Rating: 3 out of 5.

This is a good locked-door mystery set in an alternative universe England where King Edward VIII did not abdicate and marry an American divorcee. In this story, his lineage sits on the throne. As the story begins, King Eric has required his immediate family attend Christmas as Balmarol and he’s sent all of the staff away, except his chef Jonathon and his head security officer. During an after dinner speech, King Eric begins to speak, begins choking, and falls to the ground. Moments later, he’s dead. Each member of the family has motive and opportunity, is keeping secrets, and they’ve elected the chef to investigate the murder.

Jonathon is overwhelmed by the responsibility of the investigation, not to mention trying to question the royal family. I could feel his discomfort as he attempts to do right by the King and discover who poisoned him, all while keeping his own painful secret. As things become progressively worse, and Jonathon begins to worry he’ll never solve the mystery, tragedy strikes again.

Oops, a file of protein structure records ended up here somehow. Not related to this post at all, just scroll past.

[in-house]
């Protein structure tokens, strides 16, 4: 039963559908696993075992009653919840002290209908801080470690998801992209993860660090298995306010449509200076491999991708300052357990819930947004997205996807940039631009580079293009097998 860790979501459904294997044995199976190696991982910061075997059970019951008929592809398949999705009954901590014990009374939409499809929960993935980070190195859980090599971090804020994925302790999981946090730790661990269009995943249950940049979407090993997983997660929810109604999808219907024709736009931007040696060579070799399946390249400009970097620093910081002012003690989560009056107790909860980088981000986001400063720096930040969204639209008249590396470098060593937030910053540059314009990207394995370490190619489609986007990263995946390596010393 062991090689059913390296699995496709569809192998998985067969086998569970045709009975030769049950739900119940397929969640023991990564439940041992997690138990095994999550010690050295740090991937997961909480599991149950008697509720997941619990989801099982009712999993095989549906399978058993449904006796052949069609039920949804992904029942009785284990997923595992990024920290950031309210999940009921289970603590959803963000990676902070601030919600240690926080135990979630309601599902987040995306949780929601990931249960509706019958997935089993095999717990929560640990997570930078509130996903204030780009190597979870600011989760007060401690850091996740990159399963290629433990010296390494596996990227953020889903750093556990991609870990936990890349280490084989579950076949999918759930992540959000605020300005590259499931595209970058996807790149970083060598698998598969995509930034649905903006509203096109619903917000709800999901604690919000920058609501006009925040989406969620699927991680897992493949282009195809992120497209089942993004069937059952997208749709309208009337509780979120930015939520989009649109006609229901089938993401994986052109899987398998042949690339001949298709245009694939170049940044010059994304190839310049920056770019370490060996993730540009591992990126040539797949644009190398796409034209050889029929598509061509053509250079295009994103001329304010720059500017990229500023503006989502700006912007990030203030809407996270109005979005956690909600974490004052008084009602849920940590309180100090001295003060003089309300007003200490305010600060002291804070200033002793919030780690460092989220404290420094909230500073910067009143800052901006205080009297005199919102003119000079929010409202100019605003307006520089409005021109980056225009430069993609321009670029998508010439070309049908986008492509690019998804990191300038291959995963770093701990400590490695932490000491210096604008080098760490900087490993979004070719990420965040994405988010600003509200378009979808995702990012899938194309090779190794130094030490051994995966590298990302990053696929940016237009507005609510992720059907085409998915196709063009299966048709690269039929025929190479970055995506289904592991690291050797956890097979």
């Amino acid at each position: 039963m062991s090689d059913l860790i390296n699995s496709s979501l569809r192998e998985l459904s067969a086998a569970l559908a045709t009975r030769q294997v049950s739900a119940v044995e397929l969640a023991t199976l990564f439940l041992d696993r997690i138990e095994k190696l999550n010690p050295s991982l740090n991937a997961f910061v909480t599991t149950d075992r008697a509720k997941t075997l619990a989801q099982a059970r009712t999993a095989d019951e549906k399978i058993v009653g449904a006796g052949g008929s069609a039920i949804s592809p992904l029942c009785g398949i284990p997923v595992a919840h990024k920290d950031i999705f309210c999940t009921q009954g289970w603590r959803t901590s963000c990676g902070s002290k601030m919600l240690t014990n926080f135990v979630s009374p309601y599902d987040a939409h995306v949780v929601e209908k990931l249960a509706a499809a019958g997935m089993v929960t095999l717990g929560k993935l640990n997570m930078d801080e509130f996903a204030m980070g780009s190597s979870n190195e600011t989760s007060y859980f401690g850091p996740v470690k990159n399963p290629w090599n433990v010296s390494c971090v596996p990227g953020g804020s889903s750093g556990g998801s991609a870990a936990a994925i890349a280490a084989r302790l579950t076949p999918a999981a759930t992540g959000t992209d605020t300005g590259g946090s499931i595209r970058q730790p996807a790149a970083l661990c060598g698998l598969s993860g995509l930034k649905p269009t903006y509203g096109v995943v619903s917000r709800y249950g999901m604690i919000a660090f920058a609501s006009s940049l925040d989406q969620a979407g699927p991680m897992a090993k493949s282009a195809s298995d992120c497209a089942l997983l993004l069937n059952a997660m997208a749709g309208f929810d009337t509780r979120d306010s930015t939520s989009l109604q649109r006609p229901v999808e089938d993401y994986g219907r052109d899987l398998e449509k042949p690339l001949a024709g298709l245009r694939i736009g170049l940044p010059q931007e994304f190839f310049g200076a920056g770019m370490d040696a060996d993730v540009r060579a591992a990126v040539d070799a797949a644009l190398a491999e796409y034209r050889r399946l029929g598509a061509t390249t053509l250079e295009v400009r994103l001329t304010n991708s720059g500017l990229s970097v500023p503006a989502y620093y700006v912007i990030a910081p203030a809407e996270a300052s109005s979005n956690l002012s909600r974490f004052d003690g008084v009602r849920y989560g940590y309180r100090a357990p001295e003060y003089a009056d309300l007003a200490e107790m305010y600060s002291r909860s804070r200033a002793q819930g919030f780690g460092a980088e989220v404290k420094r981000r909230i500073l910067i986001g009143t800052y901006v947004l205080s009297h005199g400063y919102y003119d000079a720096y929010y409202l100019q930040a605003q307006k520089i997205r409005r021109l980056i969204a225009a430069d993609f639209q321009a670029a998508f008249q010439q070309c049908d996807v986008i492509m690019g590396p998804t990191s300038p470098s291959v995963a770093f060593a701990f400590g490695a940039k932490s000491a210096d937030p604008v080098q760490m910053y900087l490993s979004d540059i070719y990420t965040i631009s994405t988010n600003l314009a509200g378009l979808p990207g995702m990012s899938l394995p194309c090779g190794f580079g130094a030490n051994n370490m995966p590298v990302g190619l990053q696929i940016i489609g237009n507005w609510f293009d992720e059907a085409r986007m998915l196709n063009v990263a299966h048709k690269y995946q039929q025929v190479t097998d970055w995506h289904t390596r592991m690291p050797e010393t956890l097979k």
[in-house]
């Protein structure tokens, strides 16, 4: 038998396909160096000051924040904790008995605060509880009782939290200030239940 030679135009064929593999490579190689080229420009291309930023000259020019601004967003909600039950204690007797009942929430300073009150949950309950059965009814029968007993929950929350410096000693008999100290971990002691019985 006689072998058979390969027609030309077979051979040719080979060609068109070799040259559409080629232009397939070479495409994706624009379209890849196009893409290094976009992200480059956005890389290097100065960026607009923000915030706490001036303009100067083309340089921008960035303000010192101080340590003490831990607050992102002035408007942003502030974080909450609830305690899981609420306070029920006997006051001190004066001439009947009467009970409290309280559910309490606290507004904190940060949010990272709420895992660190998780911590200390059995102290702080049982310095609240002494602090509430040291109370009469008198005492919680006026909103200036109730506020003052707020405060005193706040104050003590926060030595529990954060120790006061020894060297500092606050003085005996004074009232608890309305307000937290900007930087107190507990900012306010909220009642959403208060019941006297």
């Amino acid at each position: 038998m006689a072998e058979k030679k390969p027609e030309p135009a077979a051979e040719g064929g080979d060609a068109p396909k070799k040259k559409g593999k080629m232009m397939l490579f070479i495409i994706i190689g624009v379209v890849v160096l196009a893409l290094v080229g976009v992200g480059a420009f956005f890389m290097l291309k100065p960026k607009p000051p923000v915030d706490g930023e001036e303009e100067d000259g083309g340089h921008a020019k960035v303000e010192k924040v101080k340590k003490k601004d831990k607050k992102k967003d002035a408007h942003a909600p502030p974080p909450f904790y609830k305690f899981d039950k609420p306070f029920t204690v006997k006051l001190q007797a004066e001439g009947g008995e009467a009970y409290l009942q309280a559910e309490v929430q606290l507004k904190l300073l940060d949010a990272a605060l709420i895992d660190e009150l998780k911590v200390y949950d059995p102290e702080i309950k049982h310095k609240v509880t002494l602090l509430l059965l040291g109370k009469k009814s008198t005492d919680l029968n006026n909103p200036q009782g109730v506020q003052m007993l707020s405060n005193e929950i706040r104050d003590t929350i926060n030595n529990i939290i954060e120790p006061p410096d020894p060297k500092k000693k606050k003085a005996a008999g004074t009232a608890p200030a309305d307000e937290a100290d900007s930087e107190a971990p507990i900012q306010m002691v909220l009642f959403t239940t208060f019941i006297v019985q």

This was a fun, quick read. The story was fairly well-paced, and Jonathon made a good sleuth, despite his reservations. The royal family were interesting, although they were depicted as more stereotypical archetypes than fully fleshed out characters. The twists and turns were fun, although I have to admit, I wasn’t a big fan of the way the mystery turned out. However, the ending was satisfying.

I received a complimentary copy of this book from NetGalley and Penguin Group Putnam. All opinions are my own.